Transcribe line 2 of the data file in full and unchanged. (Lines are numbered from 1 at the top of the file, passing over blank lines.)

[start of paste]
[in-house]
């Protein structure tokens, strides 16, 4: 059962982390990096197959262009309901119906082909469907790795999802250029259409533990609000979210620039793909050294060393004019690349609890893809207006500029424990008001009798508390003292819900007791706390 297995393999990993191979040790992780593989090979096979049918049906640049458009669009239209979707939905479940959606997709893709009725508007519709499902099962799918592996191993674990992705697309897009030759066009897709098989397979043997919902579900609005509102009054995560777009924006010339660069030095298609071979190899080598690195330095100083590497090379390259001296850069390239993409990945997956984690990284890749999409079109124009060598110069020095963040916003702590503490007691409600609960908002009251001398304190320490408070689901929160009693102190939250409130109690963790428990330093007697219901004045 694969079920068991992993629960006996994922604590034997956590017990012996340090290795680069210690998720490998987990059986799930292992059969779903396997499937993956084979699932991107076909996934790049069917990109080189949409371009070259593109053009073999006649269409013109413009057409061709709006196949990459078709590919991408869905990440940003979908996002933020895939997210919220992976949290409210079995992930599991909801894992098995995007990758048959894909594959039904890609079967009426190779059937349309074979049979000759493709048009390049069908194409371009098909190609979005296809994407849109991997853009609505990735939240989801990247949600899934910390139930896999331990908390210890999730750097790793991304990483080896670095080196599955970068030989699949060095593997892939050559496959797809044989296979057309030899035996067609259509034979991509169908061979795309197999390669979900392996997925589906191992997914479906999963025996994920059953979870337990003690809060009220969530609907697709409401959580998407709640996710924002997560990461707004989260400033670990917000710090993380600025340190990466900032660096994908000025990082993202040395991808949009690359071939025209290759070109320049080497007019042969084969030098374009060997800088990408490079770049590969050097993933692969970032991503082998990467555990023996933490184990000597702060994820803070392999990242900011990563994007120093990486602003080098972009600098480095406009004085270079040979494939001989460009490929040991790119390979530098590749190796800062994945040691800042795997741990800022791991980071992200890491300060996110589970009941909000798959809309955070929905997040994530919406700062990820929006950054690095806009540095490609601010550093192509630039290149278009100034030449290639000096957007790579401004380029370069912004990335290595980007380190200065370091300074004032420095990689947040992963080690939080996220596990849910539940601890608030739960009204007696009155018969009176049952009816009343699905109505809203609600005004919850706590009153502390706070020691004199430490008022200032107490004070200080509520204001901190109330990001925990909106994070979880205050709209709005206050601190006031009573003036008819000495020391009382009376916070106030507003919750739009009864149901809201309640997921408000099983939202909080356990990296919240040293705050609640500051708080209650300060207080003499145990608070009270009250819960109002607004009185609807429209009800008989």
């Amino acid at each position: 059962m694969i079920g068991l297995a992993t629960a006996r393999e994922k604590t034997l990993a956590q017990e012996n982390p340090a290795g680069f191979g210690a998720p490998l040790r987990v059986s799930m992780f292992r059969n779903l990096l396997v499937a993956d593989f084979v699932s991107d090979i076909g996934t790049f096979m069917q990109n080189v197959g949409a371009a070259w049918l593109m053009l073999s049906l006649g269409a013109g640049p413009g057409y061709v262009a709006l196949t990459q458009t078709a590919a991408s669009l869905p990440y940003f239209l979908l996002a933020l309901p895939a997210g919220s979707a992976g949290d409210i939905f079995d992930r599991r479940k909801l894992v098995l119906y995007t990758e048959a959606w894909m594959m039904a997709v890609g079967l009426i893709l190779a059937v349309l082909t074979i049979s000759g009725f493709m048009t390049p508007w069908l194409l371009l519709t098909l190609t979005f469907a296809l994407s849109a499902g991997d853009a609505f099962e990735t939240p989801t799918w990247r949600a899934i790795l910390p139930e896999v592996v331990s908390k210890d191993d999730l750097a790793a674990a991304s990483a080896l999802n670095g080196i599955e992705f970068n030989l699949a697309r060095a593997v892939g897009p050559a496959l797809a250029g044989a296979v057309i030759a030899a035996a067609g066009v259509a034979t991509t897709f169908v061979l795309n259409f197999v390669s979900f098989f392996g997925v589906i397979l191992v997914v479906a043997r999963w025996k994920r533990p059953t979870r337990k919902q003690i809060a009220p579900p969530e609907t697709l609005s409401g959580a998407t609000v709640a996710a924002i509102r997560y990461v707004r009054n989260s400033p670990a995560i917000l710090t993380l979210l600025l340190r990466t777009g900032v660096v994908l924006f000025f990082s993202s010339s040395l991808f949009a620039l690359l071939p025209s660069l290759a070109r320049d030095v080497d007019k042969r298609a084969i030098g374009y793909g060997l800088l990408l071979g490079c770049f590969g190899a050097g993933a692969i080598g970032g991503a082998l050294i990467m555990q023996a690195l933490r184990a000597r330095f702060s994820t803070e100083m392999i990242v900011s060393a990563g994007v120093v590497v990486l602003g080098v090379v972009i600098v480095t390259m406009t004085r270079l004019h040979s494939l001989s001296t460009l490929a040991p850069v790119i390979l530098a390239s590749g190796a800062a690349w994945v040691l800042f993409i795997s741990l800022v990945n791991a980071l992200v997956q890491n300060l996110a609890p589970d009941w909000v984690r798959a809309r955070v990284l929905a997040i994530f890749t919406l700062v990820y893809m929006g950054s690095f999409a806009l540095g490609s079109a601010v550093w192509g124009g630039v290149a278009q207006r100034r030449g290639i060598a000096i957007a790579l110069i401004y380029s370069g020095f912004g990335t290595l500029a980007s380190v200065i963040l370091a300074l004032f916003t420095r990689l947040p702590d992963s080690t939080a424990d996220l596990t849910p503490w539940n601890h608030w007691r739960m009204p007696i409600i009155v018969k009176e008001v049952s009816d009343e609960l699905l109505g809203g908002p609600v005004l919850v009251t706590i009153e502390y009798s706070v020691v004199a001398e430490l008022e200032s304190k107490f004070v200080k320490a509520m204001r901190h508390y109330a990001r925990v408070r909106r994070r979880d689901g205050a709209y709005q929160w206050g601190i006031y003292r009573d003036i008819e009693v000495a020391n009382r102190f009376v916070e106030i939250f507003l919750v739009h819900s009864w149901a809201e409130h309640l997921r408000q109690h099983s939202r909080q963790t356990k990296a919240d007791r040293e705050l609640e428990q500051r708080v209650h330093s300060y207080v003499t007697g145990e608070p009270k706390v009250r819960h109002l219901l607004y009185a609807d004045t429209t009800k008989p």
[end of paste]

């Protein structure tokens, strides 16, 4: 059962982390990096197959262009309901119906082909469907790795999802250029259409533990609000979210620039793909050294060393004019690349609890893809207006500029424990008001009798508390003292819900007791706390 297995393999990993191979040790992780593989090979096979049918049906640049458009669009239209979707939905479940959606997709893709009725508007519709499902099962799918592996191993674990992705697309897009030759066009897709098989397979043997919902579900609005509102009054995560777009924006010339660069030095298609071979190899080598690195330095100083590497090379390259001296850069390239993409990945997956984690990284890749999409079109124009060598110069020095963040916003702590503490007691409600609960908002009251001398304190320490408070689901929160009693102190939250409130109690963790428990330093007697219901004045 694969079920068991992993629960006996994922604590034997956590017990012996340090290795680069210690998720490998987990059986799930292992059969779903396997499937993956084979699932991107076909996934790049069917990109080189949409371009070259593109053009073999006649269409013109413009057409061709709006196949990459078709590919991408869905990440940003979908996002933020895939997210919220992976949290409210079995992930599991909801894992098995995007990758048959894909594959039904890609079967009426190779059937349309074979049979000759493709048009390049069908194409371009098909190609979005296809994407849109991997853009609505990735939240989801990247949600899934910390139930896999331990908390210890999730750097790793991304990483080896670095080196599955970068030989699949060095593997892939050559496959797809044989296979057309030899035996067609259509034979991509169908061979795309197999390669979900392996997925589906191992997914479906999963025996994920059953979870337990003690809060009220969530609907697709409401959580998407709640996710924002997560990461707004989260400033670990917000710090993380600025340190990466900032660096994908000025990082993202040395991808949009690359071939025209290759070109320049080497007019042969084969030098374009060997800088990408490079770049590969050097993933692969970032991503082998990467555990023996933490184990000597702060994820803070392999990242900011990563994007120093990486602003080098972009600098480095406009004085270079040979494939001989460009490929040991790119390979530098590749190796800062994945040691800042795997741990800022791991980071992200890491300060996110589970009941909000798959809309955070929905997040994530919406700062990820929006950054690095806009540095490609601010550093192509630039290149278009100034030449290639000096957007790579401004380029370069912004990335290595980007380190200065370091300074004032420095990689947040992963080690939080996220596990849910539940601890608030739960009204007696009155018969009176049952009816009343699905109505809203609600005004919850706590009153502390706070020691004199430490008022200032107490004070200080509520204001901190109330990001925990909106994070979880205050709209709005206050601190006031009573003036008819000495020391009382009376916070106030507003919750739009009864149901809201309640997921408000099983939202909080356990990296919240040293705050609640500051708080209650300060207080003499145990608070009270009250819960109002607004009185609807429209009800008989």